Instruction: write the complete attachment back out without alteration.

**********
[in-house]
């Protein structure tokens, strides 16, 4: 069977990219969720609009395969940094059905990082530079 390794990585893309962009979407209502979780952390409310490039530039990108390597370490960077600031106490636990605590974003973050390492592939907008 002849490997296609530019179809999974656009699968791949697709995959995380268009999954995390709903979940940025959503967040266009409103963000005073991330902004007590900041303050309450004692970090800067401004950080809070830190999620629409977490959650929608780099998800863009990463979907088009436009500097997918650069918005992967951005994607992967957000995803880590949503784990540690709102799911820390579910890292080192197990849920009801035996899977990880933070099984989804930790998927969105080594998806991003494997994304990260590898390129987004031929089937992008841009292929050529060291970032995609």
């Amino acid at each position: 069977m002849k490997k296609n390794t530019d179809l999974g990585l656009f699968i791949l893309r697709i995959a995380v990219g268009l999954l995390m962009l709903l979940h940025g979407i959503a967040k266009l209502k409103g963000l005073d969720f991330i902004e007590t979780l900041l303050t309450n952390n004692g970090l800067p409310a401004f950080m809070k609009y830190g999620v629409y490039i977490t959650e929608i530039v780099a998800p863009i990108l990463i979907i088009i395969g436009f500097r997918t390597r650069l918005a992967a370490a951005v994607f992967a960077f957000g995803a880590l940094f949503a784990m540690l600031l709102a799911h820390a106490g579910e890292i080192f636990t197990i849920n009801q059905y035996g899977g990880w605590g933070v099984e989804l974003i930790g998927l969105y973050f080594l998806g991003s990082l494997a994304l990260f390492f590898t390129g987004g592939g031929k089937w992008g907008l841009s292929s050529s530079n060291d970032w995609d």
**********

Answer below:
[in-house]
């Protein structure tokens, strides 16, 4: 069977990219969720609009395969940094059905990082530079 390794990585893309962009979407209502979780952390409310490039530039990108390597370490960077600031106490636990605590974003973050390492592939907008 002849490997296609530019179809999974656009699968791949697709995959995380268009999954995390709903979940940025959503967040266009409103963000005073991330902004007590900041303050309450004692970090800067401004950080809070830190999620629409977490959650929608780099998800863009990463979907088009436009500097997918650069918005992967951005994607992967957000995803880590949503784990540690709102799911820390579910890292080192197990849920009801035996899977990880933070099984989804930790998927969105080594998806991003494997994304990260590898390129987004031929089937992008841009292929050529060291970032995609």
């Amino acid at each position: 069977m002849k490997k296609n390794t530019d179809l999974g990585l656009f699968i791949l893309r697709i995959a995380v990219g268009l999954l995390m962009l709903l979940h940025g979407i959503a967040k266009l209502k409103g963000l005073d969720f991330i902004e007590t979780l900041l303050t309450n952390n004692g970090l800067p409310a401004f950080m809070k609009y830190g999620v629409y490039i977490t959650e929608i530039v780099a998800p863009i990108l990463i979907i088009i395969g436009f500097r997918t390597r650069l918005a992967a370490a951005v994607f992967a960077f957000g995803a880590l940094f949503a784990m540690l600031l709102a799911h820390a106490g579910e890292i080192f636990t197990i849920n009801q059905y035996g899977g990880w605590g933070v099984e989804l974003i930790g998927l969105y973050f080594l998806g991003s990082l494997a994304l990260f390492f590898t390129g987004g592939g031929k089937w992008g907008l841009s292929s050529s530079n060291d970032w995609d």